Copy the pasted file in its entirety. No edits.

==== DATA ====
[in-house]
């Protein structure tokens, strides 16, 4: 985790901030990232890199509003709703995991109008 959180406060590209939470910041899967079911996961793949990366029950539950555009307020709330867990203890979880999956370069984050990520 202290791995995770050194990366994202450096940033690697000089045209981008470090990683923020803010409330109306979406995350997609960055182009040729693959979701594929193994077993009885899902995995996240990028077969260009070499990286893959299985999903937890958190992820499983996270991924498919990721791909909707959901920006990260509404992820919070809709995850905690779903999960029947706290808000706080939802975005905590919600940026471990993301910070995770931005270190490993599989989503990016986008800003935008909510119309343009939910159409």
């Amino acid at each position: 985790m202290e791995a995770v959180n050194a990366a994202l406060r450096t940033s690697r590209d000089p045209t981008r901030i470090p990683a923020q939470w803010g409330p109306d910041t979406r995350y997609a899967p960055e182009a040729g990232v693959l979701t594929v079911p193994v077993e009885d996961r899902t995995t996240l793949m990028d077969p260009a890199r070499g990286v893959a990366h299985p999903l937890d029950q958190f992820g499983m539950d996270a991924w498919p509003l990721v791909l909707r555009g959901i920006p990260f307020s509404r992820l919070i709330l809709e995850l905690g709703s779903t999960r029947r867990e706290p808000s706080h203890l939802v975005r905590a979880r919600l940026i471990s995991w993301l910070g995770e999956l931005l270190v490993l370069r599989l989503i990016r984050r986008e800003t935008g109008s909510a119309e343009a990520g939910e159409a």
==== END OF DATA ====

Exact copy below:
[in-house]
């Protein structure tokens, strides 16, 4: 985790901030990232890199509003709703995991109008 959180406060590209939470910041899967079911996961793949990366029950539950555009307020709330867990203890979880999956370069984050990520 202290791995995770050194990366994202450096940033690697000089045209981008470090990683923020803010409330109306979406995350997609960055182009040729693959979701594929193994077993009885899902995995996240990028077969260009070499990286893959299985999903937890958190992820499983996270991924498919990721791909909707959901920006990260509404992820919070809709995850905690779903999960029947706290808000706080939802975005905590919600940026471990993301910070995770931005270190490993599989989503990016986008800003935008909510119309343009939910159409």
């Amino acid at each position: 985790m202290e791995a995770v959180n050194a990366a994202l406060r450096t940033s690697r590209d000089p045209t981008r901030i470090p990683a923020q939470w803010g409330p109306d910041t979406r995350y997609a899967p960055e182009a040729g990232v693959l979701t594929v079911p193994v077993e009885d996961r899902t995995t996240l793949m990028d077969p260009a890199r070499g990286v893959a990366h299985p999903l937890d029950q958190f992820g499983m539950d996270a991924w498919p509003l990721v791909l909707r555009g959901i920006p990260f307020s509404r992820l919070i709330l809709e995850l905690g709703s779903t999960r029947r867990e706290p808000s706080h203890l939802v975005r905590a979880r919600l940026i471990s995991w993301l910070g995770e999956l931005l270190v490993l370069r599989l989503i990016r984050r986008e800003t935008g109008s909510a119309e343009a990520g939910e159409a």